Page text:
City Council Votes to Keep Eco-Pass Program Running





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A unanimous City Council vote Tuesday gave city employees another free year of AC Transit service.

Intended to alleviate traffic congestion and decrease pollution by boosting public transportation usage, the Eco-pass program began as a one-year trial program in December 2001.

Since its inception 10 months ago, 59 percent of eligible city employees have taken advantage of the free city-funded passes.

"The cost (to the city) for a whole year is the same as it would cost an employee to buy a one-month bus pass," said Councilmember Kriss Worthington. "It's a phenomenal deal."

The program's continuation will allow AC Transit to assess data and determine where new routes are needed, said Rebecca Kaplan, who serves on the AC Transit board of directors.

Although the Eco-pass program is temporary, Worthington was confident that it would soon achieve permanence.

Worthington has advocated expanding the program to include the city's large employers.

"Building more parking structures costs tens of millions of dollars, and the Eco-pass, if the university and other major employers were to (adopt it) for their employees, would reduce the need for thousands of parking spaces," Worthington said.

The city's largest employer, UC Berkeley, does not provide free AC Transit passes for its employees.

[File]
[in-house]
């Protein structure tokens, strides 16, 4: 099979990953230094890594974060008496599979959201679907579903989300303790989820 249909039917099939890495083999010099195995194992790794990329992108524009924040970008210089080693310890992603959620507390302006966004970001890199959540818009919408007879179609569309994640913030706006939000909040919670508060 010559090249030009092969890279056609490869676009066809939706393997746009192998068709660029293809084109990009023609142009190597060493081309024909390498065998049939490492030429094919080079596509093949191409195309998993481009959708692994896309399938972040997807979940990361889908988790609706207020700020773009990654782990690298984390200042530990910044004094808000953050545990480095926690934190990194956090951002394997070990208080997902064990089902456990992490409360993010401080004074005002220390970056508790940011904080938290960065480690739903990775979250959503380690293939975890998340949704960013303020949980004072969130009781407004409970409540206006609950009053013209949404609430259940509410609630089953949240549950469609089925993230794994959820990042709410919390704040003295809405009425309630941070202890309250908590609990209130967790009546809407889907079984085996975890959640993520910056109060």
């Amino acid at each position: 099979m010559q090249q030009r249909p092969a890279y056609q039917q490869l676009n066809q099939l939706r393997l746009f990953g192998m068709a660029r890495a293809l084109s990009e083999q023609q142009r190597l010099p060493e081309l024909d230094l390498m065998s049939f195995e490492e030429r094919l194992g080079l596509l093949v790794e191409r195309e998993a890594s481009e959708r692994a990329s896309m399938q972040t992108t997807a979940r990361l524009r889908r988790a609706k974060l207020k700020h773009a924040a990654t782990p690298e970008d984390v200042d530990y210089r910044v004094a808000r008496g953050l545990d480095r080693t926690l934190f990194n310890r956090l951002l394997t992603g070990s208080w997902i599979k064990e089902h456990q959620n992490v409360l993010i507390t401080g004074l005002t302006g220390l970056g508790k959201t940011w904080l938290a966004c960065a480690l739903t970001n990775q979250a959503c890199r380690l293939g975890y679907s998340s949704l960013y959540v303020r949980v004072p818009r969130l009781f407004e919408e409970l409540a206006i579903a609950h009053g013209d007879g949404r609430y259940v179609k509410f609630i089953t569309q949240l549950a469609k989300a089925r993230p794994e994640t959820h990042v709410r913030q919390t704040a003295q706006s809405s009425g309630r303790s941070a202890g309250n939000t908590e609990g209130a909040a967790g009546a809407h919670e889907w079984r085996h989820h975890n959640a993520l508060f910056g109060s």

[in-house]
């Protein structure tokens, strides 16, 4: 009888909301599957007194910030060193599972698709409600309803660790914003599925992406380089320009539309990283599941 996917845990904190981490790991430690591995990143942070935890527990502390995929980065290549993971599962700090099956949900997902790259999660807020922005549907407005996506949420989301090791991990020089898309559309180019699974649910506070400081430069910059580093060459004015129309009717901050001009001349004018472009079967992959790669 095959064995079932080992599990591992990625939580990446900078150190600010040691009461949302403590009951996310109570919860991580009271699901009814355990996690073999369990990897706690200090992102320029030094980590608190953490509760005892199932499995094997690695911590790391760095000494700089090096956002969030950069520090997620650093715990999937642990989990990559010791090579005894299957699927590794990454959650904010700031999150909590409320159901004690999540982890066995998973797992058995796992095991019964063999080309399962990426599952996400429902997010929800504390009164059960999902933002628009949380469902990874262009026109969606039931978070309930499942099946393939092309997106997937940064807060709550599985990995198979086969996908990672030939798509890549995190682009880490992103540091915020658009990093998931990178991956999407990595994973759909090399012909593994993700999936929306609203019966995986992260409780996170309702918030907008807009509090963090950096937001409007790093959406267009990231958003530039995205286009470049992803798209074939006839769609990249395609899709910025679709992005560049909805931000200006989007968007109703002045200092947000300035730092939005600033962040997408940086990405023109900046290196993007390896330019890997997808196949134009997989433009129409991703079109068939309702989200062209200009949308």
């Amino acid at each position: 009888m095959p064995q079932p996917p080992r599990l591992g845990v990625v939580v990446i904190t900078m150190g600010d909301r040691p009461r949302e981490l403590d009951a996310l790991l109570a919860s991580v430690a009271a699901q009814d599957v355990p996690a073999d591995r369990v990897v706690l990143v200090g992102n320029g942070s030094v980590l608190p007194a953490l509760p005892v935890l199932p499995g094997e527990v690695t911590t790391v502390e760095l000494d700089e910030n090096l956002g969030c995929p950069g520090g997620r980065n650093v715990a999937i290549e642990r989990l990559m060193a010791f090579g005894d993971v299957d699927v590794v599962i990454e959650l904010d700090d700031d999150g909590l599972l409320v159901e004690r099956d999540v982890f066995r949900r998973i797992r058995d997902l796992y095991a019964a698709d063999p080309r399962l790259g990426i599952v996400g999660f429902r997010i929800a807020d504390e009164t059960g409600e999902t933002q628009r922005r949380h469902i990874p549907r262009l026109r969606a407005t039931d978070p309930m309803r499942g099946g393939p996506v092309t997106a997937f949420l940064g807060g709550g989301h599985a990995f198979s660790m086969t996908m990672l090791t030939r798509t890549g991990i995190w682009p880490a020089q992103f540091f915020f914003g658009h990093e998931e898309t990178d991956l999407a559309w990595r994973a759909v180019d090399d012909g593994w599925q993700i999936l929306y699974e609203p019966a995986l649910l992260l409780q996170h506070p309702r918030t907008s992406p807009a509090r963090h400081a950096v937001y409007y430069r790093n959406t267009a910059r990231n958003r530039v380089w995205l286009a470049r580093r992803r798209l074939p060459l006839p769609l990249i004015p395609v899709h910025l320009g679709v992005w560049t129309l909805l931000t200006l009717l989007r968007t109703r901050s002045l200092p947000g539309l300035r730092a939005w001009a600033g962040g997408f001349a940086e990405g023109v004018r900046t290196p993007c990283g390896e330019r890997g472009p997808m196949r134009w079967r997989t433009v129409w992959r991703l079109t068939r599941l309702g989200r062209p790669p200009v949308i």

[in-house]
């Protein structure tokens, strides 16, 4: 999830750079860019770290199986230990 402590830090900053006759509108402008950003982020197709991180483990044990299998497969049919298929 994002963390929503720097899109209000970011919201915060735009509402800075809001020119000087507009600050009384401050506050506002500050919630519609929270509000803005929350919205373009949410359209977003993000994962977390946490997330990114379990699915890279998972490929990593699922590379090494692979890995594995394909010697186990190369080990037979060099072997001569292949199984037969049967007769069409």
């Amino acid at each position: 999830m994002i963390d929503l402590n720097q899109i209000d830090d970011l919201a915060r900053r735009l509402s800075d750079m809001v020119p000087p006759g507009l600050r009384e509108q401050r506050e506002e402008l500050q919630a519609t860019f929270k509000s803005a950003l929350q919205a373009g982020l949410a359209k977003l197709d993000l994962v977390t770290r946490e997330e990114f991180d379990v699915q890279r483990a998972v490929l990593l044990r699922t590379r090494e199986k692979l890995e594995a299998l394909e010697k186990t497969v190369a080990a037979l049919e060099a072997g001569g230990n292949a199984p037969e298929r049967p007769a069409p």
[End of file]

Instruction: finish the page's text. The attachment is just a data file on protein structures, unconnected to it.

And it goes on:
"The current Class Pass program, on which the Eco-pass program was based, is fully funded by students," said university transportation director Nad Permaul. "I can't conceive of a program where the faculty and staff wouldn't have to contribute in some way to the support of that program."

The university's present budget crisis is just one of many barriers preventing the creation of a similar program for UC Berkeley employees, Permaul said.

"As soon as we find the right formula for the Berkeley campus, we'll have one as well," he said.

The holy grail for Eco-pass supporters is a single pass that would work for many-and someday all-of the city's transit agencies.

"The goal is creating a series of employer-paid transit passes that include AC Transit and BART," said Andy Katz, a candidate for the District 8 City Council seat. "BART has never had a program like this before."

A strong backer of Katz in his council run, Worthington shares Katz's belief that the Eco-pass system won't reach its full potential without cooperation from many transportation agencies.

"My hope is that we get (BART participation) within five years," Worthington said. "If we can get it faster that would be wonderful, but I'm trying to be realistic."

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